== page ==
Walking on the Tightrope of Work-Life Balance
Reports indicate that in India each year 2000 students die by suicide, in cases related to examination pressure and failure
Credits: Thought Catalog
June 10, 2022
If we were to count the number of times we complained about work stress on an average day, perhaps most of us would qualify for the ‘once per every waking hour’ clique.
Stress at work doesn’t just influence our performance at work, it also percolates into our personal lives, often eating into our involvement at home, or with our own selves and our recreational passions.
Seldom does one encounter a workspace that doesn’t have a team of employees competent in not just what the job demands of them, but also in myriad talents that serve as food(s) for the soul.
Be it the gifted singer who can’t make time for riyaaz, but will be sure to infuse their respite-laden humming through the adjacent cubicle, or the budding comedian who’s struggling to fit writing a set into his schedule but will make you cackle each time you hangout near the coffee machine.
We’re surrounded by people who’d be masters in an artistic or athletic ability, “if it weren’t for work.” Full disclosure, we may even be among them.
However, as common as our own tribe of closeted geniuses, there’s another that seems to be able to ‘do it all’ often garnering titles such as ‘all-rounders’ or ‘superhumans’ from our aspiring lot.
We mean the doctor who posted a video of himself hiking in the Himalayas, or the entrepreneur who instagrammed herself showcasing the latest song she learnt to play on her guitar.
Who are these people and where do they come from?
Before you slip off into the tangent of theorising this holy species’ origin, we’ll let you in on a secret. This cohort has cracked the code for something known as ‘work-life balance.’
This is a term that’s been around for quite some decades but is a skill that many of us are yet to develop. About 60% of Indian working professionals rate their current work-life balance between average to terrible, according to a 2019 report by The Economic Times.
Credits: Victoria Heath
In the following year, the pandemic made things worse. 70% of professionals who transitioned to remote work due to covid-19, reported working on weekends by the end of 2020.
There’s a clear need to claim the ‘life’ in ‘work-life balance.’
So how do we do it, in an accessible, achievable manner?
Let’s crack the code!
- Avoid Multitasking, Embrace Single Tasking!
For far too long, we have believed multitasking to be a tool to maximise our productivity, leading us to undermine the effectiveness of complete focus dedicated to a single task.
Single-tasking makes room for more accurate results, thereby leaving us with the time, which was once spent correcting errors, or revising a prior poorly (i.e., half-mindedly) made submission.
Credits: Luis Vilasmil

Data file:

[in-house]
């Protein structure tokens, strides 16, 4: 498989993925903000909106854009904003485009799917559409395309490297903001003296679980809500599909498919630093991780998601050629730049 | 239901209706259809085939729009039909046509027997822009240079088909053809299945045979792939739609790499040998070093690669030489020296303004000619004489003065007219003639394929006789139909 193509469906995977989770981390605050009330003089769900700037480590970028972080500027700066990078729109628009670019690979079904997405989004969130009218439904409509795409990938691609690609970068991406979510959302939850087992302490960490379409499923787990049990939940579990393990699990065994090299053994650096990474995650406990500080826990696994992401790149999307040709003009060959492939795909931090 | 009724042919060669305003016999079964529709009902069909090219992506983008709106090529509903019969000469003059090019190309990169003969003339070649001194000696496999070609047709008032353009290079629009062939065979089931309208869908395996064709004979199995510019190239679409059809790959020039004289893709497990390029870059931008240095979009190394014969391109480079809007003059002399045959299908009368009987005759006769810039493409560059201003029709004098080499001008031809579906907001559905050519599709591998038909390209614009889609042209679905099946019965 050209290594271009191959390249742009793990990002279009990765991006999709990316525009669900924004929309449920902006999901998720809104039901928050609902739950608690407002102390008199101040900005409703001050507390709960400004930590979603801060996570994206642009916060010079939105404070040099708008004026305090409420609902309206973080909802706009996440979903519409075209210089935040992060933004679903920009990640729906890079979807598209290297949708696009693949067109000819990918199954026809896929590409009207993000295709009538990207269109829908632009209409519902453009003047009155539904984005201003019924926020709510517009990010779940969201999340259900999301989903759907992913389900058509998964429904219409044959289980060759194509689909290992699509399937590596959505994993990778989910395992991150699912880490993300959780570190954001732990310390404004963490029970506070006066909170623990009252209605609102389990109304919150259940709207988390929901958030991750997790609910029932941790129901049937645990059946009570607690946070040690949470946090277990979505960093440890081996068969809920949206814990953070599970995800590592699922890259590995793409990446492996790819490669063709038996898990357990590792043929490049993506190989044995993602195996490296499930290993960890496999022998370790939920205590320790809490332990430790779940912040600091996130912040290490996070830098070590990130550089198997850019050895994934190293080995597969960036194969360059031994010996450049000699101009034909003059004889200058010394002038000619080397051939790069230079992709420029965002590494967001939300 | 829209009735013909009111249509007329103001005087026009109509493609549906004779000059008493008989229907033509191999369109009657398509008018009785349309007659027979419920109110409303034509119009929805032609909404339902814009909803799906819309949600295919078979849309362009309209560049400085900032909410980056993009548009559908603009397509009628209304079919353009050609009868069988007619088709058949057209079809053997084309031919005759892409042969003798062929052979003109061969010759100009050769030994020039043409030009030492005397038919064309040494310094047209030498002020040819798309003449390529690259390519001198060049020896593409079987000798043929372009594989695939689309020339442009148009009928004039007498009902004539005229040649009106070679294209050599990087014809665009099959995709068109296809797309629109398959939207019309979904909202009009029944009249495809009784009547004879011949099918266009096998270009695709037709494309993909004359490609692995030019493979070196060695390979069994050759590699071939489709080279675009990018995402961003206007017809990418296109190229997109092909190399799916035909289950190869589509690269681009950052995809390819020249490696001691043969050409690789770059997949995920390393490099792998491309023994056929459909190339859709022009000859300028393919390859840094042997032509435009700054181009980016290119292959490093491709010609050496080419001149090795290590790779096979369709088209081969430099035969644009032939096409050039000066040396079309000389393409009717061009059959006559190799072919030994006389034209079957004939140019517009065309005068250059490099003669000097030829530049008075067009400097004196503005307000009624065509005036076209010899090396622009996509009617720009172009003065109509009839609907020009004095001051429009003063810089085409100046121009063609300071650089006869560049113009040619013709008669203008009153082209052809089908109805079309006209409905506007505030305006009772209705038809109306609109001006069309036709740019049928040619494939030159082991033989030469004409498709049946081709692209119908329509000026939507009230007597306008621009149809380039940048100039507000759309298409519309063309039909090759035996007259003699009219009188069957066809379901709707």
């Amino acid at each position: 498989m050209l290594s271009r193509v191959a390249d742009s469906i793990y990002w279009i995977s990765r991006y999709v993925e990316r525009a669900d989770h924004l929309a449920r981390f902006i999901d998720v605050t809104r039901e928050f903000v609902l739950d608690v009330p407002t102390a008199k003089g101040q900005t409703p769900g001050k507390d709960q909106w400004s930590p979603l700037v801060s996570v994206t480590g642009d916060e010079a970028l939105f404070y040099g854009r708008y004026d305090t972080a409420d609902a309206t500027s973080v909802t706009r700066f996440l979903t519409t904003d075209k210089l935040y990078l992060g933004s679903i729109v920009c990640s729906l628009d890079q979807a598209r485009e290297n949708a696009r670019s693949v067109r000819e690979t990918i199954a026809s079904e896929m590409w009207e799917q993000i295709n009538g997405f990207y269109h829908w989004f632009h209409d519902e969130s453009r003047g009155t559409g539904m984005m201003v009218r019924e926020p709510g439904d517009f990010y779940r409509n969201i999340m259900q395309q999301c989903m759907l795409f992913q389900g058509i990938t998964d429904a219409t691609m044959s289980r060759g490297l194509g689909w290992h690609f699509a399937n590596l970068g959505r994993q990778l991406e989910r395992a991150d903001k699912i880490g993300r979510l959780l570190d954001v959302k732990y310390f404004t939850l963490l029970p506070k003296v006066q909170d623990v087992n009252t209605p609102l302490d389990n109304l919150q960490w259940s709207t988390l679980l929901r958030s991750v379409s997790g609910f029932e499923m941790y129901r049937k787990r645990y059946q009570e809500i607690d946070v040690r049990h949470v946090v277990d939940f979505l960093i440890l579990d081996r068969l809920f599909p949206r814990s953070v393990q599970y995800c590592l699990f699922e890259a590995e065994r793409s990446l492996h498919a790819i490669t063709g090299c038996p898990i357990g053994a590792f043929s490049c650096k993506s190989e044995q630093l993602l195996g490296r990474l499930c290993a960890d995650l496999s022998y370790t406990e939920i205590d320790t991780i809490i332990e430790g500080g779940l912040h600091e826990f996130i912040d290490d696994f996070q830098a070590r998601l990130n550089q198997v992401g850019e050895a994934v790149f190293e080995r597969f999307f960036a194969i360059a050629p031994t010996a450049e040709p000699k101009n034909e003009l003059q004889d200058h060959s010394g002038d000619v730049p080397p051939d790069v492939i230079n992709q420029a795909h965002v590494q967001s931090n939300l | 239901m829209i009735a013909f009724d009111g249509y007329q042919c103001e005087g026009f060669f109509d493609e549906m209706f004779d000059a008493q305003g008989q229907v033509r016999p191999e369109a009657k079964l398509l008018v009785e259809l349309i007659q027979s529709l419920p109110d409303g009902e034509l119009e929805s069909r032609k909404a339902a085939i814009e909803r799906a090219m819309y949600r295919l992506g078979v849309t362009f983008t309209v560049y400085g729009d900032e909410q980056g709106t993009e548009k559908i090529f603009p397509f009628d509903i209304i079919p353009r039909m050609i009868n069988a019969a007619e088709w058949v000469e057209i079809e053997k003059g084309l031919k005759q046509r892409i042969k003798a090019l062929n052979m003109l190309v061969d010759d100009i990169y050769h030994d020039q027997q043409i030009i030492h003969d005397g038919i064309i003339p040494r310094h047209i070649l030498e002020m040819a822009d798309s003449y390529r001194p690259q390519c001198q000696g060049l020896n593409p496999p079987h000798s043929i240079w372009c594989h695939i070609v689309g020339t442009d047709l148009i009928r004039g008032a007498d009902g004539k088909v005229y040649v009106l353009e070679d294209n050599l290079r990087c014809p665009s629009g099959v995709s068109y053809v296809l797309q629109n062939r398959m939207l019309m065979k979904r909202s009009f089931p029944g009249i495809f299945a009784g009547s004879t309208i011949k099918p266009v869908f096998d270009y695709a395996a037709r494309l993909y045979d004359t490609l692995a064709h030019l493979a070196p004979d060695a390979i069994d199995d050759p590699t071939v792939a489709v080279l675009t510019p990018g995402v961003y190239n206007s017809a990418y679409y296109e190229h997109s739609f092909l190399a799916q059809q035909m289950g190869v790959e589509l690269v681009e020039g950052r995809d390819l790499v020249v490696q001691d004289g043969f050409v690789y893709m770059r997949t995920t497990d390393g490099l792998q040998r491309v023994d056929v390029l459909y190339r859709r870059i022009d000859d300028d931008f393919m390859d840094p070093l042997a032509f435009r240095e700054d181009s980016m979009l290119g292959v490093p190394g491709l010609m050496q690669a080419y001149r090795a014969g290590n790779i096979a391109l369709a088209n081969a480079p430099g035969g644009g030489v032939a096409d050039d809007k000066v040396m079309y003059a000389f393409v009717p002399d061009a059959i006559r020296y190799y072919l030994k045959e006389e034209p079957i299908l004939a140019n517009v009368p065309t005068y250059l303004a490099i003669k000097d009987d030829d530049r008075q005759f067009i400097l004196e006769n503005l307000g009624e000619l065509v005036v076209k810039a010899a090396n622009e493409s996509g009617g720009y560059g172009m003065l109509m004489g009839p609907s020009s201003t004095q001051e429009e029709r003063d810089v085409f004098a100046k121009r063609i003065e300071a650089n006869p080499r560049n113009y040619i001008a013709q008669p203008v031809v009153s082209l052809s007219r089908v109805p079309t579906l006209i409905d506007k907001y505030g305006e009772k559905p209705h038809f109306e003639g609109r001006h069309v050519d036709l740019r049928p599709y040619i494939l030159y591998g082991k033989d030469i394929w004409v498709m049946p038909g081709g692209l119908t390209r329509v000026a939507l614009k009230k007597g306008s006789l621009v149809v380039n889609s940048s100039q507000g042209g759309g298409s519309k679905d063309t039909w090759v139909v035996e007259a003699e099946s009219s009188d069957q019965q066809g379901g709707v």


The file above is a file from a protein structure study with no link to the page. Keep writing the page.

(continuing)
- Set Boundaries
Boundaries can be drawn both in terms of time and space. This could translate into the resolve of not working beyond a certain time, and/or not taking office work home. By blurring the line between work and home, we end up diluting the scope for self-care, and self-nurturing.
When the office becomes the only designated workspace, the home, by default, becomes the designated personal space. The home then has the freedom and elasticity of being the place that nourishes you both physically and mentally.
3. Accept: There Will Never be a ‘Right’ Time
We often trick ourselves by waiting for our emotions to change, without changing our behaviour.
In fact, a change in behaviour is our best and most tangible shot at changing our emotions and thoughts.
Hence, waiting to meet a particular standard of performance at work, as a precondition to “earn” your work-life balance, may in fact be preventing you from meeting that standard in the first place.
Better balance would ensure a better headspace, thereby allowing you to maximise your potential.
4. Identify what Qualifies as Relaxation
If you do in fact, find time away from work, and are still struggling to feel like you have a life outside of your profession, maybe it’s time to step back and assess how you spend your “free time.”
While scrolling on your phone watching cat videos for some minutes is great, the same does not hold true for hours. Content consumption demands engagement from many of our senses simultaneously. This leaves us feeling just as exhausted as real work.
It’s essential to carve out time for sensory rest and engage in activities that employ different senses in different capacities. This is when the pursuit of our hobbies becomes key. We invest time developing habits we enjoy and derive not just a sense of calm at the end, but also gratification.
In sum, as precarious as it may seem to achieve work-life balance, it is in fact, attainable when approached one step at a time, and brings the sweet reward of determining our worth from a yardstick other than that of our professional productivity.
(Author: Samreen Chhabra works as a Senior Research Fellow at Jindal Institute of Behavioural Sciences)